The historic Hosanna School Museum is hosting a special theatrical performance Wednesday to commemorate July 26, 1847, when free and freed Black Americans who relocated to Africa issued a Declaration of Independence and enacted a constitution that later established the independent Republic of Liberia.
The performance of “200 Years of Returns” will be held from 11 a.m. to 2:30 p.m. at the museum, 2424 Castleton Road in Darlington. A $20 donation is suggested and includes lunch.
“Liberia is a space where diaspora is made,” said Jasmine L. Blanks Jones, scholar, playwright and founder of B4 Youth Theater, an acting group of Liberian youth who will put on the performance. “Indeed, that is how it became established as a refuge for Africans who had been dislocated from their home. It is important to remember our connections today. Interrogating the archival materials helps us to understand where historical gaps and silences may actually be rich with important possibilities for how Black people have always strove to make themselves free.”
B4 Youth Theater is a nonprofit that provides arts education programming for young people in Liberia, West Africa, and cultural exchange programs in the U.S. with the youth from Liberia.
Also, Iris Leigh Barnes, historian and executive director of Hosanna School Museum, will share stories of Harford and Cecil counties’ connections to the Liberia colonization movement.
“America’s founding of Liberia is little-known history that is all but forgotten,” Barnes said. “Harford and Cecil counties have connections that few know about or can imagine.”
“200 Years of Returns” compares past and present “returns” to Liberia since 1822 to explore trauma, truth, consequences and responsibility, using historical documents to highlight multiple perspectives and viewpoints, according to organizers.
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More than 10,000 free and formerly enslaved Black people colonized Liberia between 1821 and 1867. This year marks the bicentennial of Liberia’s establishment as a colony under the American Colonization Society.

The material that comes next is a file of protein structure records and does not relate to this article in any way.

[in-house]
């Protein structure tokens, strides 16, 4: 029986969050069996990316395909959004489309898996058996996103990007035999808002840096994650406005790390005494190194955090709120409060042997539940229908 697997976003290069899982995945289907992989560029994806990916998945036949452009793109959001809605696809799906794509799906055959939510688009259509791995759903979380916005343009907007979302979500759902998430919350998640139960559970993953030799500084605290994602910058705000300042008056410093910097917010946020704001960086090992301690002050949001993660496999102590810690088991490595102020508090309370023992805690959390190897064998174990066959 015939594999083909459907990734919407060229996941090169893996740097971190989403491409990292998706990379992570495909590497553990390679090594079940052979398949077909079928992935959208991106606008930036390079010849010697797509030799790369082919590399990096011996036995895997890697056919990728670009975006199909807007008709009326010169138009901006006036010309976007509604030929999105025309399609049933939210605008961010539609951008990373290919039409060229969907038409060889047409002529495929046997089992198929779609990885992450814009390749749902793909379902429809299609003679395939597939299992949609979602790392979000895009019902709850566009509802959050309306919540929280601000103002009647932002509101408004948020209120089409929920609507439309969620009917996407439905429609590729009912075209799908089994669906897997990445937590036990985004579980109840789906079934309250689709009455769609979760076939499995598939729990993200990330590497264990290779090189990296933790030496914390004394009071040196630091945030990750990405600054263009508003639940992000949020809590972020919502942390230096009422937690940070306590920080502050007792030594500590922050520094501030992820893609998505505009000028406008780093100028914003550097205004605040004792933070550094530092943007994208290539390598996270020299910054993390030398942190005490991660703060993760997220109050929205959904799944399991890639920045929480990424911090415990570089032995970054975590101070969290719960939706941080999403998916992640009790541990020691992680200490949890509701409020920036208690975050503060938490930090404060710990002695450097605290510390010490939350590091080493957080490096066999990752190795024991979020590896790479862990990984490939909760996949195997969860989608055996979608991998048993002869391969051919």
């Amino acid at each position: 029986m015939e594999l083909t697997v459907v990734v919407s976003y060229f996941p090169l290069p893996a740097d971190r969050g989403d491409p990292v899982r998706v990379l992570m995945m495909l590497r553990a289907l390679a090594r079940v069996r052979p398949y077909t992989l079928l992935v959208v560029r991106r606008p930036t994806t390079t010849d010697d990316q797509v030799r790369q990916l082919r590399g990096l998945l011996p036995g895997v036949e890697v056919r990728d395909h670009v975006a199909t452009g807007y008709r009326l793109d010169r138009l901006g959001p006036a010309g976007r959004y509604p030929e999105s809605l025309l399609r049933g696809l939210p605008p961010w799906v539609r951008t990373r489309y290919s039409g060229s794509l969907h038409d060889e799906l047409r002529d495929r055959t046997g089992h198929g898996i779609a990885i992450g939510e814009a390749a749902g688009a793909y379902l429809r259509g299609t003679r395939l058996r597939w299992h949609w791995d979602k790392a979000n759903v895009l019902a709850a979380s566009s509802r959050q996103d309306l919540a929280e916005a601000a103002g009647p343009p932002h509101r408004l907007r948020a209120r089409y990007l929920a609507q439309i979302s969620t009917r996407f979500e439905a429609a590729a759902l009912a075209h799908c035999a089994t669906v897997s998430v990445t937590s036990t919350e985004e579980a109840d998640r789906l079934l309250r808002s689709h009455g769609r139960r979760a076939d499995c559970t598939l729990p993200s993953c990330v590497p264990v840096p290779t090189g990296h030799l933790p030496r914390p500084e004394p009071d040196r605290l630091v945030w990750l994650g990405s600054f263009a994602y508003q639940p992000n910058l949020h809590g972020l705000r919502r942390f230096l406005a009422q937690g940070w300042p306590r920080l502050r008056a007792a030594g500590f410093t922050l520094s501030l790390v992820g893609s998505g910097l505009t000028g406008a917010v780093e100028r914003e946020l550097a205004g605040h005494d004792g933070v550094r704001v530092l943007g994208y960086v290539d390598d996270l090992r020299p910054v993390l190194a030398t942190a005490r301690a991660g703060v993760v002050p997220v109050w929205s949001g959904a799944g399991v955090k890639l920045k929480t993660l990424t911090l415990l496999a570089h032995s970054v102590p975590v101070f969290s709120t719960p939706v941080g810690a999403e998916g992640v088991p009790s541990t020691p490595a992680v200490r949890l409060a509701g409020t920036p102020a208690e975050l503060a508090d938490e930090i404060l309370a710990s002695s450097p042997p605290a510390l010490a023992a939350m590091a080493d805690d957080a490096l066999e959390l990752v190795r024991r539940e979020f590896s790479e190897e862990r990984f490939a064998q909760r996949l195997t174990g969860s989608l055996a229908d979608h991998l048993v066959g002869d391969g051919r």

Hundreds of Marylanders settled in Liberia after its independence in 1847, according to Silas N. Juaquellie, national director of B4 Youth Theatre. “They have their roots in Africa and perhaps some identities they left behind are with us in Liberia.”
Along with the show, guests will meet the cast of B4 youth from Liberia and Black museum theater actor interpreters from the Colonial Williamsburg Foundation to learn their process of interpreting archival documents through performance.
“My process starts with a lot of research that many people out there do not have access to,” Juaquellie said. “We script the information and a drama that should be staged. This process reaches a lot of people because of the physical interactions. The emotions and interactions we take to that performance lead the process of connecting people with what is in the archival.”
Hosanna School Museum was the first of three Freedmen’s Bureau schoolhouses erected in Harford County. The building was used as a school, community meeting place and church. In 1879, Harford County School Commissioners assumed operation of the school and Hosanna remained an active schoolhouse for African American children until 1946.
Currently, it is a schoolhouse museum that attracts visitors from all over the country.